I Wrestle With God


Jen and I are in our teaching rotation for our church’s Children’s Church. There’s a curriculum we follow and this round I’m teaching on Joshua and the conquest of The Promised Land. My first lesson was on Jericho. Now, everyone seems to love this story. It’s so full of intrigue and suspense and, let’s face it, a very unorthodox military strategy. But it also shows God’s protection of and faithfulness to the Hebrews.

Only problem is, I don’t like this story, nor the one that follows (battle of Ai). I’m sorry. I’m being honest. And I’ve had this whole discussion with God already. I asked him, How am I supposed to teach this story to children? How am I supposed to make sense of it?

Why the consternation? After the walls of Jericho fell the Hebrews were to go in and take the city, sparing no one.

They devoted the city to the LORD and destroyed with the sword every living thing in it–men and women, young and old, cattle, sheep and donkeys.

Okay, look, I’m not a pacifist at all. I firmly believe that the commandment “Thou shalt not kill” applies to murder and not to killing in war. That’s self-defense, kill or be killed. But killing an infant in its mother’s arms, a toddler, a seven-year-old little girl isn’t self-defense. It’s barbaric. Is it not murder?

When radical Muslims do it in the name of Allah we cry terrorism. We’re sickened. It’s nothing less than horrific murder. But when the Hebrews do it in the name of Jehovah (because Jehovah ordered them to) we accept it.

This is what I’m wrestling with God about.

Don’t worry. I’ve not lost my faith (if anything it’s grown stronger), I’ve not turned my back on God. I just have questions.

Now, I know there are all kinds of doctrinal and theological explanations for this (and Jericho wasn’t the only city where this order was given). I’m familiar with them, have studied them, and can argue them to anyone (so, respectfully, please don’t post long comments giving a theological lesson). And if we stick to the realm of theology it minimizes the impact of this act, distances it from us and places it in the circle of academia. But when we think about it and when we see these folks as real flesh and blood people with feelings and fears. Families that laughed together and played together. When we picture the massacre in action–mother’s trying to protect their children, babies run through with a sword, little ones hiding under a table or in a corner witnessing the slaughter of their mommy–it’s pretty tough stuff to handle.

And makes me question God. And wrestle with Him.

So where do I land on all this? How do I make sense of it? Well, some will call it naive, some will call it illogical, some will call it downright idiotic, but I land back in Scripture.

I don’t understand God. I never will. His ways are above our ways and His economy of justice is above ours. So, in faith, I have to settle on Genesis 18:25:

Shall not the Judge of all the earth do what is right?

That’s it. When my own knowledge and wisdom falls short I must rely on my faith that God is just and good and right . . . all the time. He doesn’t need to explain Himself to me or justify His actions to me.

But I still had a hard time explaining that to 2nd, 3rd, and 4th graders.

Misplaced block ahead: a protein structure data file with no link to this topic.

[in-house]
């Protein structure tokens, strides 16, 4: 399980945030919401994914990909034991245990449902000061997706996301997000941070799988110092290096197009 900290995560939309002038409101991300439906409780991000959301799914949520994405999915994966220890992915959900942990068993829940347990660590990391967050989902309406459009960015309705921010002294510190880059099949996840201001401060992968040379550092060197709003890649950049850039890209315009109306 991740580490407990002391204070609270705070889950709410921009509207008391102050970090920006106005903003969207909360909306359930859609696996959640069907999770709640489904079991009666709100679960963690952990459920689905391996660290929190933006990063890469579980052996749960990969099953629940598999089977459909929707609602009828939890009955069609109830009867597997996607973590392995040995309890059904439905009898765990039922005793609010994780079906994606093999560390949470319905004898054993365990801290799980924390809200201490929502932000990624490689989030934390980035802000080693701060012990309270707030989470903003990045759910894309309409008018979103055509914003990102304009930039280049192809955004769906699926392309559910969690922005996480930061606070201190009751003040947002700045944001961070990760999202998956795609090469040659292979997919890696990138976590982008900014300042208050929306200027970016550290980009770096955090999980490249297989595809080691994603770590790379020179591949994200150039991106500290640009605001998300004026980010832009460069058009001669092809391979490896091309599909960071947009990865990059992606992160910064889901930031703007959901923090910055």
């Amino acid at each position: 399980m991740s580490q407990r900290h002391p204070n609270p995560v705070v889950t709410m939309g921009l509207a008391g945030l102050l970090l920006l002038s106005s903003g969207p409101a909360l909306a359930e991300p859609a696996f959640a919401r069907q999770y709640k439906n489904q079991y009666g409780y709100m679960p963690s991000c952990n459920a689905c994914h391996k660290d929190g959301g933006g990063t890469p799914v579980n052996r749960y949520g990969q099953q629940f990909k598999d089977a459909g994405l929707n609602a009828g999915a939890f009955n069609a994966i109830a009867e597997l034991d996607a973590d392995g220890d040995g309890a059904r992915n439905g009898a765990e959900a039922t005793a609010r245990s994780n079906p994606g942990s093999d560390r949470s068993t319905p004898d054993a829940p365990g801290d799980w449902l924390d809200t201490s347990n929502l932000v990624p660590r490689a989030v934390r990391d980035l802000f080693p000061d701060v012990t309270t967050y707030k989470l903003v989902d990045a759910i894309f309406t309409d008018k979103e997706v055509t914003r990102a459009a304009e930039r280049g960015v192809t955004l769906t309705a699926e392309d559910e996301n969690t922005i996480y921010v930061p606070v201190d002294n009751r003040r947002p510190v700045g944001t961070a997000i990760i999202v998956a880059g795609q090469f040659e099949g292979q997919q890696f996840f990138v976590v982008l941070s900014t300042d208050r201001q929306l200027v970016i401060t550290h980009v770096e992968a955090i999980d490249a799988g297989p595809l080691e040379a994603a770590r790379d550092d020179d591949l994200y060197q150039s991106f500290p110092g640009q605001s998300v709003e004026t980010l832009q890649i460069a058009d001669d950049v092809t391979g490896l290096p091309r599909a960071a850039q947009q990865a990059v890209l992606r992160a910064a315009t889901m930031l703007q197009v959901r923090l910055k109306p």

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About mikedellosso

Mike Dellosso is an author of wide-eyed suspense. He writes stories that not only entertain but enlighten.

Posted on January 13, 2010, in Christian Living, Uncategorized and tagged , , , . Bookmark the permalink. 7 Comments.

  1. You opened my eyes to another one!! Two weeks ago my 4 year old granddaughter picked one book to be read ALL week end every time it was reading time. It was the story of David and Goliath and the story is graphic with the cutting off of Goliath’s head and returning it to the King. I know this isn’t in the arena of the killing of women and children (and the questioning of God), but it was pretty gory to be reading 16 times in a week end to a little girl. The Bible seems to be full of areas that are beyond our area of understanding (ie. the concept of eternity, well if we’re truthful, the concept of God Himself).

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  2. You’re absolutely right, Doris. There is so much in the Bible and about God we can’t possibly understand. And we have to be okay with that. In fact, I’m not sure I want to understand it all, especially God. What kind of a God would He be if we could fully understand and comprehend Him?

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  3. Mike, thank you for your transparency. I’m in the same boat with you. I especially appreciate the verse you shared. That verse is one that is going to be engraved on my mind and heart…along with Deuteronomy 29:29–“The secret things [such as God’s whys] belong unto the Lord our God…”

    Blessings!

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  4. I’ve battled over this stuff too, and when one has had a lifelong battle of believing God loves me – in light of that Old Testament stuff, it doesn’t help the struggle, believe me!

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  5. Thank you! It’s nice to know I’m not the only Jesus-loving heretic!

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    • Maybe I’m wrong but I don’t think God minds if we wrestle with this stuff. He knows we have limited understanding. In the end, though, it all comes down to faith.

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